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OBU Hosts 33 Students at STEM Summer Institute

July 22, 2014

The ten-day camp featured hands-on learning in science, technology, engineering and math (STEM) for middle school and high school students from Pottawatomie and Lincoln counties. The program is directed by Dr. Renita Murimi, assistant professor of computer science in OBU's Paul Dickinson College of Business, and taught by OBU faculty and undergraduates.

Pictured, left to right: Liam Larson, Samantha Huff, Hannah Baughman, and Khoi Ngo (Teaching Assistant).

The camp began out of Murimi's vision to inspire middle school and high school students to experience STEM subject matter in a fun, creative way. "We designed the curriculum for the Summer Institute where students could learn through play," Murimi said.

Students learned about various career paths in STEM areas, experienced creative educational techniques and were introduced to "learning via discovery" while studying modules in physics, electrical engineering, computer science, mechanical engineering and math. Students learned about robotics, engineering and computer programming, while developing leadership skills and learning the value of teamwork.

Students completed projects including constructing a roller coaster; designing and building a suspension bridge; creating a tow truck; building a wind machine; creating a solar powered machine; computer programming, including creating a 'space invaders' style game; and creating Lego robots, including programming to control the robots with iPhones. On the final day of camp, the students showcased their projects for each other and their parents and played a game of Jeopardy featuring information they learned during the two week camp.

Lori Ann Stacy, whose daughter Maggi attended the camp, said she was impressed with the quality of the STEM camp and the knowledge gained by the students. "The camp was amazing because our daughter came home every night with something new she learned that day," Stacy said. "Middle schoolers don't usually want to talk about their day, but she told us everything she did and was excited about it. She wanted to teach us."

During the Friday session, numerous awards were given to outstanding students in various areas, as well as camp completion certificates to all campers. Awards were given to the best male camper -- Chase Wilson; best female camper -- Maggi Stacy; best Programmer -- Gage McCollum; best all-around camper -- Markus Houghton; most persistent camper -- Ewan O'Grady; most independent camper -- Grant Smith; most improved -- Jack Colvin; most energetic camper -- Noah Black; best team member - Ryan Mouser; best personality -- Kaylee Peace; and best builder -- Jake Smith.

Murimi joined OBU as assistant professor of computer science in January 2011. She received her Ph.D. and master's in electrical engineering from New Jersey Institute of Technology, and a Bachelor of Engineering in Electronics and Communications from Manipal University, India. Prior to joining OBU, she served as the head of the summer engineering component of the Consortium for Pre-College Education in Greater Newark, New Jersey, for four years. She is also the recipient of the Bill and Melinda Gates Grand Challenges Explorations award in 2011.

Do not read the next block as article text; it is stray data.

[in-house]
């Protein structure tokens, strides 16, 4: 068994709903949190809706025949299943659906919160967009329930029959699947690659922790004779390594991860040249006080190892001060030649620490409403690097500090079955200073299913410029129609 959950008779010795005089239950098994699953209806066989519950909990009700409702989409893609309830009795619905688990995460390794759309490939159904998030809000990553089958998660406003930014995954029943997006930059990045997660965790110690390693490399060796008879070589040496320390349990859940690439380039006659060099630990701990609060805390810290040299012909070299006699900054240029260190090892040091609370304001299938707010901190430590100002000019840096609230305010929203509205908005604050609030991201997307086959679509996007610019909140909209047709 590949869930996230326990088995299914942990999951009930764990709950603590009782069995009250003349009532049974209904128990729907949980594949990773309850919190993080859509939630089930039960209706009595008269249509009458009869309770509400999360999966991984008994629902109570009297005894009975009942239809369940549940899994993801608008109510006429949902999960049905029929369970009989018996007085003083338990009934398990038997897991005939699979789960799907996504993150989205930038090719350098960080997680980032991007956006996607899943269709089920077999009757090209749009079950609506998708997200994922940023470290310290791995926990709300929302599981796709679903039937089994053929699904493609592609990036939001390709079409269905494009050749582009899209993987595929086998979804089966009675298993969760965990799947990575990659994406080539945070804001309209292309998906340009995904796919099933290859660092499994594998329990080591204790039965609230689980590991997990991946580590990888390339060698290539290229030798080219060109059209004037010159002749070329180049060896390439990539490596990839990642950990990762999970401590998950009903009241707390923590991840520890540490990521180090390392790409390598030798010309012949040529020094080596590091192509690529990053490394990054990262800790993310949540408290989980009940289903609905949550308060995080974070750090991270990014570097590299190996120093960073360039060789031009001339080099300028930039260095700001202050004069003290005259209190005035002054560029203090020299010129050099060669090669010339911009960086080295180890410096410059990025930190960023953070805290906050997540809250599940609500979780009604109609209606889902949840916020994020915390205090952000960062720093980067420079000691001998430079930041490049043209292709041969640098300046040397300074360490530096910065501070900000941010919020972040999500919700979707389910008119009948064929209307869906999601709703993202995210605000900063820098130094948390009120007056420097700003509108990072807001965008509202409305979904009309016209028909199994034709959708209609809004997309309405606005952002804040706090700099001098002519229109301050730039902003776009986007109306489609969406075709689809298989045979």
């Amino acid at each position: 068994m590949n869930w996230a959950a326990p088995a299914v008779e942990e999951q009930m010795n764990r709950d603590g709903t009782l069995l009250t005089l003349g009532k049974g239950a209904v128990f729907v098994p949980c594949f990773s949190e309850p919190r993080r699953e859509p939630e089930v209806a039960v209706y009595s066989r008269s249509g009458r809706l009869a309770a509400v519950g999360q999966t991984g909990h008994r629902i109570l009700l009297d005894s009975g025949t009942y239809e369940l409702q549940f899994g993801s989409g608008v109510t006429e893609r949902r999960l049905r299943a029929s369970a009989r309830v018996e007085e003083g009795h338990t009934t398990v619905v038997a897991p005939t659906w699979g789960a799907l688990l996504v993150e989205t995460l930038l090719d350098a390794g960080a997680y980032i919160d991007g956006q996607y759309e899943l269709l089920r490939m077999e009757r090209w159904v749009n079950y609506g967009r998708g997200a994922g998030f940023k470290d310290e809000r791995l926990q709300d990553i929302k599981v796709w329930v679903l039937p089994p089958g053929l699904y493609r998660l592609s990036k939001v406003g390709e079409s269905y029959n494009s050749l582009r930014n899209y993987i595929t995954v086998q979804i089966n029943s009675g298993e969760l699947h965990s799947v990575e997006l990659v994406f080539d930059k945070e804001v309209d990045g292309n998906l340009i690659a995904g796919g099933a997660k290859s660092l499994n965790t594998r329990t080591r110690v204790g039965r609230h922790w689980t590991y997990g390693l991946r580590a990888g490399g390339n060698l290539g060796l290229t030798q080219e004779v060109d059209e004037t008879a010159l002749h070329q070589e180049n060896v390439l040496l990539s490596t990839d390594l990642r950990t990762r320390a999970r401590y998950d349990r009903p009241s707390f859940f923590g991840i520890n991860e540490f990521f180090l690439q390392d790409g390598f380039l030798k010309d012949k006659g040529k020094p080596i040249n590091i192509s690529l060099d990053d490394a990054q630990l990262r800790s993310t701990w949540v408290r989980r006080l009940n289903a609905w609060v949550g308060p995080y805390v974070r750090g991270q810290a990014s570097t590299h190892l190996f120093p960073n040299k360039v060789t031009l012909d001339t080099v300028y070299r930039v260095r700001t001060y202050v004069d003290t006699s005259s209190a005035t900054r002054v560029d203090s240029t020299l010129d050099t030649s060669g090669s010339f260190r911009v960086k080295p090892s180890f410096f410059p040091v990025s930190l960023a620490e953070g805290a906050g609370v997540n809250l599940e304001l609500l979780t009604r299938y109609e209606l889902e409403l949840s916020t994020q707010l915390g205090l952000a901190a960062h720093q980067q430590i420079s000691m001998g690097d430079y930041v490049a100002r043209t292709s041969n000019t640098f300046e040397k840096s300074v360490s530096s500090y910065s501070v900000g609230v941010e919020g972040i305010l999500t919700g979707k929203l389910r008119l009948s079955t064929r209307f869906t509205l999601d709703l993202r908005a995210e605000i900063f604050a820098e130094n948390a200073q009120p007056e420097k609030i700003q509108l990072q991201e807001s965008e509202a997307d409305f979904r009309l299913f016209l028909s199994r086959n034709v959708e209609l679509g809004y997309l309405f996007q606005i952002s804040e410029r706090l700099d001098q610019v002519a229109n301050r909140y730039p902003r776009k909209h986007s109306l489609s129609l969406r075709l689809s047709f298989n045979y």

Nichole Turnage, assistant professor of computer science, served as assistant director for the camp. She joined OBU as assistant professor of computer information science in the Paul Dickinson School of Business in 2010. She earned a bachelor's degree in computer information science from Southwest Baptist University in Bolivar, Missouri, and earned her master's degree and completed work toward a doctorate in instructional systems technology from Indiana University in Bloomington, Indiana. She served as an assistant instructor in instructional systems technology at Indiana University and was a teacher's assistant in the College of Business and Computer Science at Southwest Baptist University.

Murimi and Turnage were aided by three student teaching assistants, Ryan Gay, Wookjin Sim and Khoi Ngo. Ngo is a junior biochemistry major. This was his first summer to help with the camp.

"I had a lot of fun," he said. "Overall it was a good experience. I learned new teaching skills, communication skills, and how to interact with the kids and adults as well. The students really enjoyed all of the tasks we gave them, and it made them more excited when we got involved with them and did the project along with them."

Research on trends in education and jobs in the United States strongly suggests the need for an increased number of college graduates in the United States. The U.S. needs to educate nearly 800,000 more college graduates each year from now until 2025 to meet the growing needs of the workforce. Various initiatives are being enacted to reach this goal including a campaign to increase STEM literacy, through collaborative efforts from the federal government, companies, foundations, nonprofits and science and engineering societies to work with young people across America to excel in science and math. The Summer Institute is one such program that lies at the intersection of efforts to increase both college graduates and STEM literacy. At OBU, the Summer Institute educates for college, as well as improves science and math awareness through innovative learning approaches.

For more information on the OBU STEM Summer Institute, contact Renita Murimi at or call (405) 585-4415.